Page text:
Never finishing anything at all – 4 (or more) steps to succeed

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I have finished my talk some weeks ago, ready to edit it a bit here and there and in the end having weeks to rehearse it (…something that is reallyreallyreally important for non-native-speakers!!!) – at least that was my plan. Of course, quite the opposite happened. After finishing my first ‘draft,’ my supervisor and wonderguy (who is also my colleague, a fellow comparative literature graduate) both added their two cents, poignantly remarking that this paper will be great for all those who already know what I am working on – everyone else may feel a bit puzzled, asking him/herself what that chick out there is actually talking about. So I was obviously NOT finished. Not at all. It took me two more nights to recreate a sort of “finally finished”-feeling, and I still think it’s more a feeling than a fact. Especially since I’ve started rehearsing, realizing that I’m still changing certain passages to make them more understandable (and easier to read, to be more precise). So again, the final version is not so final after all. But editing can be tricky and a never-ending-story – it has always been very difficult for me to constrain my pedantic inner critic and carefully approach a final version I really ‘like’…

I know a lot of people are only too familiar with this struggle. For the lucky ones who NEVER had the joyous experience of questioning one’s own intellect and sanity over one small passage on page 5 of a) the last chapter of the second novel you wrote at the age of 22/31/40/53 OR b) the 235th paper you wanted to submit to a prestigious journal where you already published three other papers but still, this time they could finally realize just how awful and inapt you actually are … For those lucky ones I may offer some valuable instructions on how to finally stop finalizing stuff:

  1. Decide to work in a foreign language (at least NOT your first language) OR a jargon you are in no way familiar with – no matter how good you get and how hard you study, you will always feel inadequate, insecure, and not sure of even the most basic expressions. Always.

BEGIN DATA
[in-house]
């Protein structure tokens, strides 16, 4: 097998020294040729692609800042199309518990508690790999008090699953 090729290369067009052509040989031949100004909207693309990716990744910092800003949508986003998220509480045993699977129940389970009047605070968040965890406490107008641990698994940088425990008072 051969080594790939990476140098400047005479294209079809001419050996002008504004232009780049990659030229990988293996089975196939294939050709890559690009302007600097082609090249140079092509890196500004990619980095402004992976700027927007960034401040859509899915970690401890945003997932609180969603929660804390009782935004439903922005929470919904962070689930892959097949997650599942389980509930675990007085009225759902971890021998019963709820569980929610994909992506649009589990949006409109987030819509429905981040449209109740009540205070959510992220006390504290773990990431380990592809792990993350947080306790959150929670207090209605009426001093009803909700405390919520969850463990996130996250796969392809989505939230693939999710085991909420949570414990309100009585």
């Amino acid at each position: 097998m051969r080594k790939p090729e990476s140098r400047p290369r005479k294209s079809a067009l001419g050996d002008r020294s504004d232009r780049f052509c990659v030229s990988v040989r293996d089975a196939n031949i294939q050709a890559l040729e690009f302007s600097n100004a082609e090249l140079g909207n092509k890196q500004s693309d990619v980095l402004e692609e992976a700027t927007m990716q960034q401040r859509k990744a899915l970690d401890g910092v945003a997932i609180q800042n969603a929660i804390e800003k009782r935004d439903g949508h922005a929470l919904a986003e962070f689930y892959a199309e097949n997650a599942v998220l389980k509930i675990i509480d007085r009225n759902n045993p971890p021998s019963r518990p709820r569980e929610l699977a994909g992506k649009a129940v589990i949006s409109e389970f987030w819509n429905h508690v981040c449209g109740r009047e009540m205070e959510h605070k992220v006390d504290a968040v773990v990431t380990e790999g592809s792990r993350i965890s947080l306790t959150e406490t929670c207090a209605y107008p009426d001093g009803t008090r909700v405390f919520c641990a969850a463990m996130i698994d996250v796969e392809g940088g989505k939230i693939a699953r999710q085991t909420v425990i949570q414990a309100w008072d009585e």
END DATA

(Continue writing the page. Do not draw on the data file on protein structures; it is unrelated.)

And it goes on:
2. Pursue new opportunities. Find some side aspect of your work you never before thought of investigating further, combine your familiar knowledge with new discoveries and realize that you might have missed some very important stuff which could have been really, really important for your study/thesis/paper at some earlier stage, meaning you should rework pretty much everything. This seems overwhelming, so you decide to go for a beer/coffee/tea/vegansoychailattewithextracinnamon to do some brainstorming, after which you decide to just never ever return.
  3. Purchase the book How to disappear completely and live free. It’s from the 1970ies, providing information totally unsatisfactory nowadays, and no matter what you work on, you will forget everything you ever wanted to find out about that thing you work on, instead imagining to live on some Mexican beach, selling homemade tequila. Then purchase the book How to disappear: Erase your digital footprint, leave false trails, and vanish without a trace.
  4. Realize there was a mix-up at Amazon after receiving How to disappear completely: On Modern Anorexia instead. Or maybe you mixed something up. Anyway, after reading it you decide that disappearing might not be that desirable after all and return to your research/work projects.
  5. Edit your paper/talk/thesis as much as seems necessary, but don‘t overdo it. Then give it to some trusted friends and colleagues, ask for their opinions, fear their opinions, and start editing again until either your deadline arrives or you retire.

If you need additional inspiration, go play catch in a parking lot, because you obviously missed the point of never-ever-finishing-anything at all. And yes I know, this apparently does not make any sense.  Welcome to my world!

Setting some priorities…I guess.

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As some may remember, I’m about to give a talk in a wonderful large European city (like, in 6 weeks, but nevertheless, again, let’s just feel stressed out already). Now, some may wonder how to prepare adequately for an occasion like that – at least I do. But obviously I am not the only one, as I got an impressive amount of results when asking auntie google “How to prepare for a talk,” “how to present at a conference,” and “lol best conference fails ever.”